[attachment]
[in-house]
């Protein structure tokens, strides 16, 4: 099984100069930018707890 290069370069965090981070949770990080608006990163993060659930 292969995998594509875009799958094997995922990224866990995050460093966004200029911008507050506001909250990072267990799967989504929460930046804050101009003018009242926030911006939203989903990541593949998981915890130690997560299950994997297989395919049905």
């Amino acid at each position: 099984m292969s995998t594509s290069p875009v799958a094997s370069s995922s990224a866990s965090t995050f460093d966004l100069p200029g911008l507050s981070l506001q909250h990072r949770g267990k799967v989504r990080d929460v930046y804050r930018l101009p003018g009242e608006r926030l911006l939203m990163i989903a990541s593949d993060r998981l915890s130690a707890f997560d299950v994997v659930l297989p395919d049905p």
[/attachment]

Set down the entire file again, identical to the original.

[in-house]
């Protein structure tokens, strides 16, 4: 099984100069930018707890 290069370069965090981070949770990080608006990163993060659930 292969995998594509875009799958094997995922990224866990995050460093966004200029911008507050506001909250990072267990799967989504929460930046804050101009003018009242926030911006939203989903990541593949998981915890130690997560299950994997297989395919049905």
């Amino acid at each position: 099984m292969s995998t594509s290069p875009v799958a094997s370069s995922s990224a866990s965090t995050f460093d966004l100069p200029g911008l507050s981070l506001q909250h990072r949770g267990k799967v989504r990080d929460v930046y804050r930018l101009p003018g009242e608006r926030l911006l939203m990163i989903a990541s593949d993060r998981l915890s130690a707890f997560d299950v994997v659930l297989p395919d049905p």